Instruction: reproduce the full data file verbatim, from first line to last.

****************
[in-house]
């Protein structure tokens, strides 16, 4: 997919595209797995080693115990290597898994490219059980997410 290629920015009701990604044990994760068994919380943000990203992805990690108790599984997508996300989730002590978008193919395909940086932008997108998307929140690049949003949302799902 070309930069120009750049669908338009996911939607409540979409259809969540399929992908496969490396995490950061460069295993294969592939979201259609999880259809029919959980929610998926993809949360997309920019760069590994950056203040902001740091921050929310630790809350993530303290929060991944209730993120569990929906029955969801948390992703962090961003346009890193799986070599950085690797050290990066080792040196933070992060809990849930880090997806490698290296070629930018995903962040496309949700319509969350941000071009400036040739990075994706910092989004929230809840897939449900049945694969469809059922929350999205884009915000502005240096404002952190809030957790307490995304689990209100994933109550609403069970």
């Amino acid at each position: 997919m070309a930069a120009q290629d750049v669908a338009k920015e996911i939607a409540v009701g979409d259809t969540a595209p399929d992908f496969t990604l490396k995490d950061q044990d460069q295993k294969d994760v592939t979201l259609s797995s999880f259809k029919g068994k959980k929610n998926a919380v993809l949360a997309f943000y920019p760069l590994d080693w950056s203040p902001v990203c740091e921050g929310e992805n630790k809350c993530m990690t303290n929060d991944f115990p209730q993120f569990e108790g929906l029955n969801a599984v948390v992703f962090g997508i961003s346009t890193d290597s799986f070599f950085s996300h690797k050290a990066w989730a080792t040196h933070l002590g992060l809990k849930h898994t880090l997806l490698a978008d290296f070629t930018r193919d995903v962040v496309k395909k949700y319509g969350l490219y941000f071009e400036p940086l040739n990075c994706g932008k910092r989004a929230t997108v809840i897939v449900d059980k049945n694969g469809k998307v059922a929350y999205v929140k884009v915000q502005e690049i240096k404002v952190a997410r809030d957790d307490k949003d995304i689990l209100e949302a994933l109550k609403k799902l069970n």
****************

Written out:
[in-house]
């Protein structure tokens, strides 16, 4: 997919595209797995080693115990290597898994490219059980997410 290629920015009701990604044990994760068994919380943000990203992805990690108790599984997508996300989730002590978008193919395909940086932008997108998307929140690049949003949302799902 070309930069120009750049669908338009996911939607409540979409259809969540399929992908496969490396995490950061460069295993294969592939979201259609999880259809029919959980929610998926993809949360997309920019760069590994950056203040902001740091921050929310630790809350993530303290929060991944209730993120569990929906029955969801948390992703962090961003346009890193799986070599950085690797050290990066080792040196933070992060809990849930880090997806490698290296070629930018995903962040496309949700319509969350941000071009400036040739990075994706910092989004929230809840897939449900049945694969469809059922929350999205884009915000502005240096404002952190809030957790307490995304689990209100994933109550609403069970």
């Amino acid at each position: 997919m070309a930069a120009q290629d750049v669908a338009k920015e996911i939607a409540v009701g979409d259809t969540a595209p399929d992908f496969t990604l490396k995490d950061q044990d460069q295993k294969d994760v592939t979201l259609s797995s999880f259809k029919g068994k959980k929610n998926a919380v993809l949360a997309f943000y920019p760069l590994d080693w950056s203040p902001v990203c740091e921050g929310e992805n630790k809350c993530m990690t303290n929060d991944f115990p209730q993120f569990e108790g929906l029955n969801a599984v948390v992703f962090g997508i961003s346009t890193d290597s799986f070599f950085s996300h690797k050290a990066w989730a080792t040196h933070l002590g992060l809990k849930h898994t880090l997806l490698a978008d290296f070629t930018r193919d995903v962040v496309k395909k949700y319509g969350l490219y941000f071009e400036p940086l040739n990075c994706g932008k910092r989004a929230t997108v809840i897939v449900d059980k049945n694969g469809k998307v059922a929350y999205v929140k884009v915000q502005e690049i240096k404002v952190a997410r809030d957790d307490k949003d995304i689990l209100e949302a994933l109550k609403k799902l069970n």